Los Angeles and Santa Monica, 28 December 2014

Having finished making mochi, it was time to venture to other parts of Los Angeles to give Noël a taste of the surrounding area. First on the agenda was The Getty Museum, followed by Santa Monica.

Having had a long night's sleep, Melody felt better when she woke in the morning, which was good news. We had a more leisurely breakfast since The Getty doesn't open until 10am, so it was nice to get something to eat, read and catch up on the news, and gather our things for the next few days.

The Getty Museum

It had been several years since Melody and I last went to The Getty Museum so it was a good time to make a return. Traffic wasn't bad at all, even though we chose probably the most traffic-prone route (the 105 to the 405), and it also didn't take us too long to find a place to park.

As soon as you exit the garage, there are people directing you into the tram line. There was the expected line of people waiting to board, so we decided to walk the mile up the hill. Before the path, we wandered through the sculpture garden. The sky was deep blue with lots of streaks of white clouds, so Kellen, Noël, and I took lots of photos (which would be ongoing throughout the trip). We also got great views of Los Angeles on the way up.

Once we got to the museum, we decided to split up and meet for lunch. After picking up a map and the day's schedule Melody and I caught tour of the Getty's architecture. The docent gave us lots of little tidbits of Richard Meier's design process, including how he integrated his grid system (square panels are all over the place, based on a multiple of 30"), white (mostly inside, but the sides facing Brentwood and Bel Air were more off-white to not be as distracting), and travertine from Bagni di Tivoli (flooring, walls, and accent panels, including one 80,000-year-old piece, all made of the material). She also pointed out a helicopter pad which was only to be used for fire helicopters working on the Getty grounds. The pad was all grass, and when you first see it, you wouldn't think that's why it's there.

We then went to take a look at the Spectacular Rubens: The Triumph of the Eucharist, which included several huge tapestries. You could get close enough to examine the individual threads, and they had displays which put the different panels into context of how they may have been displayed in the Clares de Descalzas Reales monastery in Madrid.

It was time for lunch, so the four of us met in the Café which was set up like a cafeteria with several different stations. It was a good time for a break, anyway, since we knew there were a few more places we wanted to see.

Next stop was the photography area, and we first went through Josef Koudelka: Nationality Doubtful. They were pretty creative with the arrangement, where in addition to connecting rooms with works hung on the walls, there was a low, narrow divider with photos in it which spanned multiple rooms. There were a couple photos where he held his arm in front of the camera so you could see his watch as well as a city scene in the background, and a woman was trying to take a picture of the print with her own arm and watch in the frame. One of the guards quickly stopped her.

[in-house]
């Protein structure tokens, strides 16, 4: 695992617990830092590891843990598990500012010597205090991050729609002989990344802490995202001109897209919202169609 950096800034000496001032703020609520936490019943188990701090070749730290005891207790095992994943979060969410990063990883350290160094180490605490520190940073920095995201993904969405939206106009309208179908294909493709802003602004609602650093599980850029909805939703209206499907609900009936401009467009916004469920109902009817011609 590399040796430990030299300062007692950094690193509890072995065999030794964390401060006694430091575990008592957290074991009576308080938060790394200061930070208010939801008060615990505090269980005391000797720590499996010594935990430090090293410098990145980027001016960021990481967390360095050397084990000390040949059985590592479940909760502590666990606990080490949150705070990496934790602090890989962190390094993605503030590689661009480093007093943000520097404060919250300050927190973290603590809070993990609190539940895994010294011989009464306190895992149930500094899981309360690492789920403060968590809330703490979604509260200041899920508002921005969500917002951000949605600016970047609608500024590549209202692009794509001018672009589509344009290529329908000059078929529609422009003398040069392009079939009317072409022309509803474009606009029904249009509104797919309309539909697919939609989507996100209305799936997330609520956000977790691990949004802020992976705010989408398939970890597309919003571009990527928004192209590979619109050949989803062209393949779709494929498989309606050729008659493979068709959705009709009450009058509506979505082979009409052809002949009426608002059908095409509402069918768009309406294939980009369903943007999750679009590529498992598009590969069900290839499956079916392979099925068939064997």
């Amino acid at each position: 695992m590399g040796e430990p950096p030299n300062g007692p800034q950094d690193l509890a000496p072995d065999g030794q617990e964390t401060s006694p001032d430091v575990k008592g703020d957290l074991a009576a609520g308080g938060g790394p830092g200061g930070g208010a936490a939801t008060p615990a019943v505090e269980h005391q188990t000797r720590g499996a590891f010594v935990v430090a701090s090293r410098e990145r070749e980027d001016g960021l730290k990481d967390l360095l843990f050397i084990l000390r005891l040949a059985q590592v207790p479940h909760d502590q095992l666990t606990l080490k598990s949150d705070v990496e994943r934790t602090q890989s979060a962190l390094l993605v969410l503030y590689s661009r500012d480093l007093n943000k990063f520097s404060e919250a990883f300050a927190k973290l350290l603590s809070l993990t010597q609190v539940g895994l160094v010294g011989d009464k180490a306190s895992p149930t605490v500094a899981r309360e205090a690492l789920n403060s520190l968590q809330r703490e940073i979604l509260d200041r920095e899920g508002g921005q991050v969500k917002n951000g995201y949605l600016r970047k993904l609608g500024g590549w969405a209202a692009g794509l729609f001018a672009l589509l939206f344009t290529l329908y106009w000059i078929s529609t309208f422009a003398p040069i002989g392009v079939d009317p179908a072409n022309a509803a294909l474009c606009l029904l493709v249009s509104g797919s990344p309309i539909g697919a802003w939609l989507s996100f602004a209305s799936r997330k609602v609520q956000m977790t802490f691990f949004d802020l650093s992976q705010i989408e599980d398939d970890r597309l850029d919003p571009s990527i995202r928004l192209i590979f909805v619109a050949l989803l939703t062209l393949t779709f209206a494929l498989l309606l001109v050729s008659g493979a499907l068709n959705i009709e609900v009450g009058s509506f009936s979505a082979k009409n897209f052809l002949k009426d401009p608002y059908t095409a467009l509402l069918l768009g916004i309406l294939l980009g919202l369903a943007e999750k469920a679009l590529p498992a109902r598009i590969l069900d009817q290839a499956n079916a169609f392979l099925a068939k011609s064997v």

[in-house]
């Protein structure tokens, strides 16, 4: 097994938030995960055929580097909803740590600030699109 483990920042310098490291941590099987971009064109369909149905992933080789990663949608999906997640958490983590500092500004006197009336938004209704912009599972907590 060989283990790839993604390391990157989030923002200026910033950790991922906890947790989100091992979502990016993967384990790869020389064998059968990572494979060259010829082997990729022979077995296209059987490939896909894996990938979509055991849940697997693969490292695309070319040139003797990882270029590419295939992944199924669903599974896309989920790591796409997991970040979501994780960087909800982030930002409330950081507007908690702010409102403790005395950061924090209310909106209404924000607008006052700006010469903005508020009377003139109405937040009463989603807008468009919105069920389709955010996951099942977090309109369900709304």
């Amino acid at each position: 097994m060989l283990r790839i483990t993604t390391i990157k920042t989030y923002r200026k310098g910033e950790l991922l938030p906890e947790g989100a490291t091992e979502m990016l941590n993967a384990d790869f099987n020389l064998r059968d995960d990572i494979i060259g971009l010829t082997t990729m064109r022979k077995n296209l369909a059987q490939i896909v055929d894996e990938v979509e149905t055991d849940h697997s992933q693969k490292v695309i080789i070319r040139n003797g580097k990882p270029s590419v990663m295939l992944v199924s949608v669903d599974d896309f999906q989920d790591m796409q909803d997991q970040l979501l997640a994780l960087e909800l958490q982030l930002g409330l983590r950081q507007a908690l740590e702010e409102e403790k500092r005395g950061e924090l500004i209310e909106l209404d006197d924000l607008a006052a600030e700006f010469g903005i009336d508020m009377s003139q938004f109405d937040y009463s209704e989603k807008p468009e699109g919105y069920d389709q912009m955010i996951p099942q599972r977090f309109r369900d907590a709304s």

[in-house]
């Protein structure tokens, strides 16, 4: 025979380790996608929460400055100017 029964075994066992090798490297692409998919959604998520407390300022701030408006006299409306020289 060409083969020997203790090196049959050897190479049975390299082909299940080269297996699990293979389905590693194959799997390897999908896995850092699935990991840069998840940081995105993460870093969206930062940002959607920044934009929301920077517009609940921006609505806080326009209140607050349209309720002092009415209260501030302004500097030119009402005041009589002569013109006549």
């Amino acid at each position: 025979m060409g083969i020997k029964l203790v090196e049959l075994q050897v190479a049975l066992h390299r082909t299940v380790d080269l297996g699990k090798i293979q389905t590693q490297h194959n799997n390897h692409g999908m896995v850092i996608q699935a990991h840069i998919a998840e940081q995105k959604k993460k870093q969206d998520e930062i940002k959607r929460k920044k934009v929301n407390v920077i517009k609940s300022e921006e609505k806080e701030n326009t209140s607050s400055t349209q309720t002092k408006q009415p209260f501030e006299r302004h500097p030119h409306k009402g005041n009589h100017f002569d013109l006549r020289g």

Around the corner was In Focus: Play, showing culture and leisure. The most amazing piece was a daguerrotype of Niagara Falls. It's understandably quite faded, but haunting nonetheless, knowing the shot was taken over 125 years ago.

We were ready to head outdoors, so we wandered around the Central Garden where lots of people were milling around. On the way out we followed the zigzagging path up towards the main campus and went back down to the cactus garden, where we also had commanding views of the city.

There was still a bit of time before we were going to meet up with Kellen and Noël, so we grabbed a quick snack, then watched the introductory movie in the Entrance Hall. We were glad to get a chance to see it, since last year at the Getty Villa the line was always so long, even towards the end of our visit.

Having walked the grounds so much, we took the tram back down to the parking lot, got into the car, and even though there was a line to get out, we got lucky (partly because of where we ended up parking) and people let us in and we were soon off to Santa Monica.

Santa Monica

Since Melody and I were just at Santa Monica (and stayed in the same hostel), it wasn't difficult for us to find the place, as well as the parking garage. It was getting later in the afternoon, so we dropped our stuff into the room and walked the couple blocks to the beach. We got great views of Santa Monica Beach and the Pier, but didn't linger too long so we could get down to the water.

We made it to the sand while the sun was still a good way above the shore, and Noël got to dip her feet into the water, which she said was pretty warm. The timing worked out perfectly, because before long the sun started to get close to the water, and we watched it go completely below the horizon, but not before lots of photos were taken. After that, we made a quick trip through the pier and amusement park, then went to find dinner, walking through the Third Street Promenade.

Melody and I enjoyed our dinner last year at the Sea Salt Fish Grill so much that we wanted to go back again. The place wasn't very crowded, and it wasn't hard for us to get a table. Melody and I ended up ordering the same thing as last time, fish tacos and an order of catfish and chips. Very good.

We didn't last very long after we got back to the hostel, and were quickly asleep.